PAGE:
Building a world of
resilient communities.



Sustaining the Commons: Review

For newcomers to the commons wishing to acquaint themselves with Elinor Ostrom’s work, it can be a hard slog.  Her scholarly treatises, while often quite insightful, can be quite dense in delivering their hard research results and refined insights.  It is a real pleasure, therefore, to greet Sustaining the Commons, a new undergraduate textbook that has just been published.  The book provides a general overview of the intellectual framework, concepts and applications of Ostrom’s research on the commons. 

Best of all, in a refreshing departure from most academic publishing, the authors of the 168-page book decided to make it available for free as a downloadable pdf file.  Just go to the book’s website and blog,

Sustaining the Commons is by John M. Anderies and Marco A. Janssen, both associate professors at Arizona State University and directors of the Center for the Study of Institutional Diversity, which is the publisher of the textbook.  Both authors worked with Ostrom from 2000 until her death in 2012.  Although Ostrom’s name is mostly associated with Indiana University, where she co-founded and ran the Workshop on Political Theory and Policy Analysis, Ostrom was also a part-time research professor at ASU from 2006-2012.

Anderies and Janssen taught a course at ASU on Ostrom’s work, with a special focus on her books Governing the Commons (1990) and Understanding Institutional Diversity (2005).  Out of that teaching arose the idea for this book.  Ostrom herself saw and approved of the first draft of the book in April 2012, shortly before her death. 

The book is a lucid, logically presented introduction to the key concepts of Ostrom’s research.  There are chapters on “defining institutions,” “action arenas and action situations,” and “social dilemmas.”  There are also a series of case studies on the management of various types of common-pool resources – water, forests, domesticated animals – and a review of “design principles to sustain the commons.”  

There are a number of chapters on human behavior as it is studied by social science.  How do people make decisions about collective matters and how do they develop trust?  How are these behaviors studied in the laboratory?  What sorts of rules and social norms matter? 

These are all elements of the Institutional Analysis and Development Framework, a standard research methodology for investigating commons regimes as they exist in diverse contexts.  In essence, the IAD is a meta-theoretical framework that lets researchers assess diverse variables in commons from different disciplinary perspectives.

A final section on “applying the framework” looks at how Ostrom’s framework applies to public health, the digital commons and sport.  It’s a useful exercise, but I confess that I found the chapter on digital commons a bit thin.  For example, it didn’t adequately differentiate corporate-owned platforms for sharing (Facebook, Google) from commons-based ones (Wikipedia, free software).  The authors also seem to swallow the film industry's propaganda line about copyright theft -- that stealing a DVD is the same as using online content without permission.  (Anderies and Janssen:  “To illegally obtain a music recording 40 years ago, it was necessary to walk into a record store and walk out with a vinyl disc! Again, before the Internet, stealing was a more personal affair—you had to actually see the victim.”)  This begs the question of whether copyright actually does prohibit unauthorized uses -- the fair use doctrine, which authorizes re-use and copying, is routinely ignored by copyright industries.  Nor does this framing consider whether copyright law should continue to be as extensive and long-lived as it is, at the expense of the commons.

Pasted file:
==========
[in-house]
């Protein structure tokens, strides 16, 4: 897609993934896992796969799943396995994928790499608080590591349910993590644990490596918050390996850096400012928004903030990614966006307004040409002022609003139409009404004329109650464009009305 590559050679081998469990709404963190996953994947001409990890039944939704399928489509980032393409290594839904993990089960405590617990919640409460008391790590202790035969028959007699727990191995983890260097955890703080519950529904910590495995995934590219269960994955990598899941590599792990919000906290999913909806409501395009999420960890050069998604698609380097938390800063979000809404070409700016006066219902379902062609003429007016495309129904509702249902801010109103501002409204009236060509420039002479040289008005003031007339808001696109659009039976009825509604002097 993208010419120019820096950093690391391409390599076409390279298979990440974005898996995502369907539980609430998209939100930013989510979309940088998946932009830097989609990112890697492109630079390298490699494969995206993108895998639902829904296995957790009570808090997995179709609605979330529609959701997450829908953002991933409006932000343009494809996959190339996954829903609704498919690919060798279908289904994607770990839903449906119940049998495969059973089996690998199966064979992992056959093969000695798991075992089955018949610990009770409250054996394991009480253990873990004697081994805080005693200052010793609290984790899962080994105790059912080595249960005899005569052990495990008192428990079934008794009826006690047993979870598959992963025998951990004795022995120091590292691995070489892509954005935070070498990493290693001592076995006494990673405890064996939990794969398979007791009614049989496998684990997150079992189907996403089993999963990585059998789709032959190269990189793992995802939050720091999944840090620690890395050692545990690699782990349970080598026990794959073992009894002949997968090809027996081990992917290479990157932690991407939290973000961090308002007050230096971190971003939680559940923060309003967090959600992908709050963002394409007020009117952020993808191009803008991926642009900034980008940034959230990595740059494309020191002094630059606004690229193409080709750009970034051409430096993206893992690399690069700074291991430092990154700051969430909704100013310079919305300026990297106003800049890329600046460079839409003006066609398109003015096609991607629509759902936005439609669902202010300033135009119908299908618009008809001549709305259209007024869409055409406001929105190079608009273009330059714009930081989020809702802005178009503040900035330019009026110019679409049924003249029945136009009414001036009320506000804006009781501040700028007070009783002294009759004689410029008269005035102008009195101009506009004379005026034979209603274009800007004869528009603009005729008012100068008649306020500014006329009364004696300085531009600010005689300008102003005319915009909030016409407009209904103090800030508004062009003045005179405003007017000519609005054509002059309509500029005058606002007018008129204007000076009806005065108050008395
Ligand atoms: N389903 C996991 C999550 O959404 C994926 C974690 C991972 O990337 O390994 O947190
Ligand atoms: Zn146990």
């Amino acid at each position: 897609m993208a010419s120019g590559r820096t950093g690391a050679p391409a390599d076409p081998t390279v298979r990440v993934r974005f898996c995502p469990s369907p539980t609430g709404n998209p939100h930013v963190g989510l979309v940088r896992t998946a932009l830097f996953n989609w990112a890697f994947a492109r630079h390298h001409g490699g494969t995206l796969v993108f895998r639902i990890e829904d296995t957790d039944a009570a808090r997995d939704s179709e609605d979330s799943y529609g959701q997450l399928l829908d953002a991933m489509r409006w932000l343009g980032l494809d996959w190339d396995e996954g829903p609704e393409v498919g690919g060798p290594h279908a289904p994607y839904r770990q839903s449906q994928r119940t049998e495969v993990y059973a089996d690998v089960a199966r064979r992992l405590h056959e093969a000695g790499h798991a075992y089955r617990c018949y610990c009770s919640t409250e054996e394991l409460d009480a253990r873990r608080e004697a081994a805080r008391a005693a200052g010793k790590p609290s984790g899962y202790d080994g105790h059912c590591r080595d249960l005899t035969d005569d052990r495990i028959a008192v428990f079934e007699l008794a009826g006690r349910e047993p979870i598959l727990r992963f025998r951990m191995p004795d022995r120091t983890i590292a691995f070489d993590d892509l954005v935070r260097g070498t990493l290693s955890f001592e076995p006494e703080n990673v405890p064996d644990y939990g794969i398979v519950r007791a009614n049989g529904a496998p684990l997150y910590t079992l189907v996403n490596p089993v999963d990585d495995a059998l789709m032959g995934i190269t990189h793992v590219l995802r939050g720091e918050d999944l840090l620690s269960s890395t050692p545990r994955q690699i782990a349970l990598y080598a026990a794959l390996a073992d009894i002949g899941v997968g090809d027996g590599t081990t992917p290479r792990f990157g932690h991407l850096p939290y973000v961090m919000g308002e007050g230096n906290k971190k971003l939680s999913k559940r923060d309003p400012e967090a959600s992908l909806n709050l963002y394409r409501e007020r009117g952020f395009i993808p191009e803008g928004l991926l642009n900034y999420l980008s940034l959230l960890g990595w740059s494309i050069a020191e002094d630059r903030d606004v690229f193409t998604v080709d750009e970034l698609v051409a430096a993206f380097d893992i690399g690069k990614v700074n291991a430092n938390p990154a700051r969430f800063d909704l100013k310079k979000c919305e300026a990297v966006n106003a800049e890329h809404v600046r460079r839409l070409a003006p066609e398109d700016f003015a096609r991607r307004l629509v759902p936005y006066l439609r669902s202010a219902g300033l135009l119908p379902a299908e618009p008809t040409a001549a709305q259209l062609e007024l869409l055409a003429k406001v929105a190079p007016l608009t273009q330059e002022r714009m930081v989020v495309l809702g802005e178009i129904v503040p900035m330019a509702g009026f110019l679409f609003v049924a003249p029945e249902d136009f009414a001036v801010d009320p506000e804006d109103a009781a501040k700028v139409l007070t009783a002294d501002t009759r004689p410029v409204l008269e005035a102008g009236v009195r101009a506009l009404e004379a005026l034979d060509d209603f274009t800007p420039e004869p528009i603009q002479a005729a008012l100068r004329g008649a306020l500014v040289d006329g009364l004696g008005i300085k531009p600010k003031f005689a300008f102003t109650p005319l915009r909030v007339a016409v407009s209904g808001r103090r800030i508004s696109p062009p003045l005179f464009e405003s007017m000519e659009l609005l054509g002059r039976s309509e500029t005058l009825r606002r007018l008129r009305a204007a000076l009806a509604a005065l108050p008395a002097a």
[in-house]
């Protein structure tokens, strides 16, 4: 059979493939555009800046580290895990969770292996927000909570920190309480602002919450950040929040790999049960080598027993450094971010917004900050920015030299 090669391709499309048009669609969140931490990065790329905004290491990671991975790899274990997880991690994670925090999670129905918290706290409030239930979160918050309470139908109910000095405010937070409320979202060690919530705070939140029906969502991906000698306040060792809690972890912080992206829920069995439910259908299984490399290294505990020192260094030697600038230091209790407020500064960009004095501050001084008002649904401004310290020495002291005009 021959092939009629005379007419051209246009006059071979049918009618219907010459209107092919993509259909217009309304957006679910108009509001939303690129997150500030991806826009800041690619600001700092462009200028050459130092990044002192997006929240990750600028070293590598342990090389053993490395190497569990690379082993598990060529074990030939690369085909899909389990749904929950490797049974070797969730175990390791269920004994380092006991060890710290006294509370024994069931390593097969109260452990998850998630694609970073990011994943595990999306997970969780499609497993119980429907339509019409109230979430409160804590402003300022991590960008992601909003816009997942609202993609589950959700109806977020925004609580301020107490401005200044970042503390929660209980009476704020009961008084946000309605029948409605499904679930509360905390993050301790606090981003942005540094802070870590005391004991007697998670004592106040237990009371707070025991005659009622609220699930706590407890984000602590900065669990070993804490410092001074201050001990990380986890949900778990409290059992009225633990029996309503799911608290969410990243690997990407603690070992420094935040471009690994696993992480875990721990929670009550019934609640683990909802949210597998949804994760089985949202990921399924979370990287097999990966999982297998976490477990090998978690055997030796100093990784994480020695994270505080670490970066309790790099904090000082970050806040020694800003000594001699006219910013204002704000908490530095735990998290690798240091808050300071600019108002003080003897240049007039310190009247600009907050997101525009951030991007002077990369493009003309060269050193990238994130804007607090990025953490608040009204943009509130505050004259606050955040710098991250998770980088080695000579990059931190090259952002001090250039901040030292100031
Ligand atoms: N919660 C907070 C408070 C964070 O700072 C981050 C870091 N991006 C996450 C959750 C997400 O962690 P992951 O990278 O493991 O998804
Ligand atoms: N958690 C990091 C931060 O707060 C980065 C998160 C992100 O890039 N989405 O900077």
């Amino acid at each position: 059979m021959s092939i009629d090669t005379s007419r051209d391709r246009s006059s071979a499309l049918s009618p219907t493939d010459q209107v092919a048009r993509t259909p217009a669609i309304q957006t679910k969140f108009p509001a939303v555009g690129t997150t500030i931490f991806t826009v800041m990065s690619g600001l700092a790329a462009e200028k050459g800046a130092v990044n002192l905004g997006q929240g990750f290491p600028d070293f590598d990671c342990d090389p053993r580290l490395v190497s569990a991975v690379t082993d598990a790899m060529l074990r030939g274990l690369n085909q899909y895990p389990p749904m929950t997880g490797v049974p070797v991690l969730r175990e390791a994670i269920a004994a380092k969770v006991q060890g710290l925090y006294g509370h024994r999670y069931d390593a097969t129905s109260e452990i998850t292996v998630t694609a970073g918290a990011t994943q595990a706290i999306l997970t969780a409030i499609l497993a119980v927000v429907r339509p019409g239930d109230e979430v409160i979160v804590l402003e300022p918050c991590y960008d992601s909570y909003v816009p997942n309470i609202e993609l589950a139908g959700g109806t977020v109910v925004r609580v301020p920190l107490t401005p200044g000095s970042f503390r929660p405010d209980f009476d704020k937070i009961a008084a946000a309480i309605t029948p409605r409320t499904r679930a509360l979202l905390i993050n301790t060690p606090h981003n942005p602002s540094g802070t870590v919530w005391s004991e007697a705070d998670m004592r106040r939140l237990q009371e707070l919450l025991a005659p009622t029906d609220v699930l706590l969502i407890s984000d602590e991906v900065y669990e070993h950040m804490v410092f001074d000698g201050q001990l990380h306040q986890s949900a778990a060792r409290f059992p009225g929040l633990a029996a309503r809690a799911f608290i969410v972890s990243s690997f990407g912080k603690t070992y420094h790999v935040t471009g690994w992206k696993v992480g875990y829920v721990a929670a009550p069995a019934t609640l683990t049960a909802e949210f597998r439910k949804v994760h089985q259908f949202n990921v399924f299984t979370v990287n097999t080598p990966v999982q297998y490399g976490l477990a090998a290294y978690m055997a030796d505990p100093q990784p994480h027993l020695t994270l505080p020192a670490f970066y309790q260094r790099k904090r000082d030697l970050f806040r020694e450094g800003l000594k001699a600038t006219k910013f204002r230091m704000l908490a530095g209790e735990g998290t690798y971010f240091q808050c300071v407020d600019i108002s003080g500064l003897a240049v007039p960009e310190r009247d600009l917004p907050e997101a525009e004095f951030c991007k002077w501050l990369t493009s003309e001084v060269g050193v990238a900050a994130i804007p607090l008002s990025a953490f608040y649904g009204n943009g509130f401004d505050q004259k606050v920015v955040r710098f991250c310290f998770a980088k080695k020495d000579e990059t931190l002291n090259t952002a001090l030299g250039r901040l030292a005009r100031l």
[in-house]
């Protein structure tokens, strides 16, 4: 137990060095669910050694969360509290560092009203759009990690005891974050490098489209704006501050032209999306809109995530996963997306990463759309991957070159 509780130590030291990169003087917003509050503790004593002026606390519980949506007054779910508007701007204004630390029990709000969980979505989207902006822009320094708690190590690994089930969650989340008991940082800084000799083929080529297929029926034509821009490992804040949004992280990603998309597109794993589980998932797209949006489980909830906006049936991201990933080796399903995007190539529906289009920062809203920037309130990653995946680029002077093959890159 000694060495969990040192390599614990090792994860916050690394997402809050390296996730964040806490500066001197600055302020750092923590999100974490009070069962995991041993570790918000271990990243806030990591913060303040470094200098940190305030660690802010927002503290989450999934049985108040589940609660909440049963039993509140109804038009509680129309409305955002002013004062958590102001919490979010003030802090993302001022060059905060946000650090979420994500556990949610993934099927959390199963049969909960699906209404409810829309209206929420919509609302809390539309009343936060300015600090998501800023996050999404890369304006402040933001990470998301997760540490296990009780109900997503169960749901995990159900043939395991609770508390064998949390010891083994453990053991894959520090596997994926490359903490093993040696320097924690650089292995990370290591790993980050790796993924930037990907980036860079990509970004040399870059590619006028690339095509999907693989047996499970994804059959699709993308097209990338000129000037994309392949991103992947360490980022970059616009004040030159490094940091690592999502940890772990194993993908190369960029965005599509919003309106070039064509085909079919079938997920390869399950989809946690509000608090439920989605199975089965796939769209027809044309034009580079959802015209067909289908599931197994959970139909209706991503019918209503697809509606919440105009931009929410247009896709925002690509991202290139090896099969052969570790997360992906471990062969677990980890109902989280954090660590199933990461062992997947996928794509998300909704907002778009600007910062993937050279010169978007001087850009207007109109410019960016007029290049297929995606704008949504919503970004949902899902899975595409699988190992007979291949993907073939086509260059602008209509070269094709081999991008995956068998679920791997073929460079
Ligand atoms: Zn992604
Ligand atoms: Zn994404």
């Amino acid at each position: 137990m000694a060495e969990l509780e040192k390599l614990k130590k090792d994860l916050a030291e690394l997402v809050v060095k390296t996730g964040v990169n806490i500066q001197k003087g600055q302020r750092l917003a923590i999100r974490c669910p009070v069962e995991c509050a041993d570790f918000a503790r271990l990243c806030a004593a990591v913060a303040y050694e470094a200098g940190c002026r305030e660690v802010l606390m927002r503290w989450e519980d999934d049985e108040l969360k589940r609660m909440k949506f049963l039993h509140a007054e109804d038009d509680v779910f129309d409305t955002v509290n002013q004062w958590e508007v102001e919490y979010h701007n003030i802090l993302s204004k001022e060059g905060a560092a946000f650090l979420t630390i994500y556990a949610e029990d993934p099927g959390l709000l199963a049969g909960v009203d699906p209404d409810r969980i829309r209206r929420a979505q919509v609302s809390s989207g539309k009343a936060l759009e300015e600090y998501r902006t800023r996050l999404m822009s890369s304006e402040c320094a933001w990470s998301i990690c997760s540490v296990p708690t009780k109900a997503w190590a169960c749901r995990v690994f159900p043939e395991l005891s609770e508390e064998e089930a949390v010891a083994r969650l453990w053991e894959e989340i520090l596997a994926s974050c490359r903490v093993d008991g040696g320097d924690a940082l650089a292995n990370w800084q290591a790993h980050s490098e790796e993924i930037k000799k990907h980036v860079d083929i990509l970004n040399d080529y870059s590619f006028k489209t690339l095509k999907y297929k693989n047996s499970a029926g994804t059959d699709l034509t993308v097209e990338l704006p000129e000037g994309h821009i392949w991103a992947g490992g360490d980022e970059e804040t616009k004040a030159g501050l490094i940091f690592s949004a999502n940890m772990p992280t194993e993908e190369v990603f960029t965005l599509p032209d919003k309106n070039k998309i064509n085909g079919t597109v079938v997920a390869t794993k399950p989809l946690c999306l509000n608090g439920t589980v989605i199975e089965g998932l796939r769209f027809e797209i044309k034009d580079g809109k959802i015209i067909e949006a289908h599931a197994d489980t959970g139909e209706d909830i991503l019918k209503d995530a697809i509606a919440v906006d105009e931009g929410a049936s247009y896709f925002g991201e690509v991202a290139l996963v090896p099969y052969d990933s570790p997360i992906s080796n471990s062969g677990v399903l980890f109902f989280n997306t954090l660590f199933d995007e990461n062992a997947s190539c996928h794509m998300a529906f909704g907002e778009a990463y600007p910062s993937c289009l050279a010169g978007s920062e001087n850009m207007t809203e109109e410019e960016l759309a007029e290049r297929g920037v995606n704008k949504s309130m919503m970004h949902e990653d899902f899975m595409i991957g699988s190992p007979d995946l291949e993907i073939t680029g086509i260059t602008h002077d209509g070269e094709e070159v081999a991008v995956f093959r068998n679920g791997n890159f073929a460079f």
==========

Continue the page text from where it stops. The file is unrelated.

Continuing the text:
Still, give some credit where it is due:  Sustaining the Commons is licensed under a Creative Commons Attribution-NonCommercial-No Derivatives license.  Despite a few lapses, Sustaining the Commons is a welcome addition to the literature that provides a succinct, clear-headed introduction to Lin Ostrom’s formidable research.  Download it now!  

What do you think? Leave a comment below.

Sign up for regular Resilience bulletins direct to your email.

Take action!  

Find out more about Community Resilience. See our COMMUNITIES page
Start your own projects. See our RESOURCES page.
Help build resilience. DONATE NOW.


This is a community site and the discussion is moderated. The rules in brief: no personal abuse and no climate denial. Complete Guidelines.

By All that's Holy, What's not to Love about the End of Oil

We need an economy which follows laws of physics and of nature.

The European Union and the Misery of Bigness

Years ago, the great Austrian economist Leopold Kohr argued that …

Beyond Development: The Commons as a New/Old Paradigm of Human Flourishing

As the planet reels from the slow-motion catastrophe of climate change, we …

Degrowth by Designed Disaster?

The degrowth movement has been developed in response to neoliberal reality, …

Requiem for the Imperial City

Might it be time for policymakers to start thinking about ways of trimming …

The Music of Narcissus

Beautiful Narcissus leans over the musical pool. His marvellous ingenuity …

Connecting the Dots the P2P Way

The emerging answer for a new mode of value creation is the re-emergence of …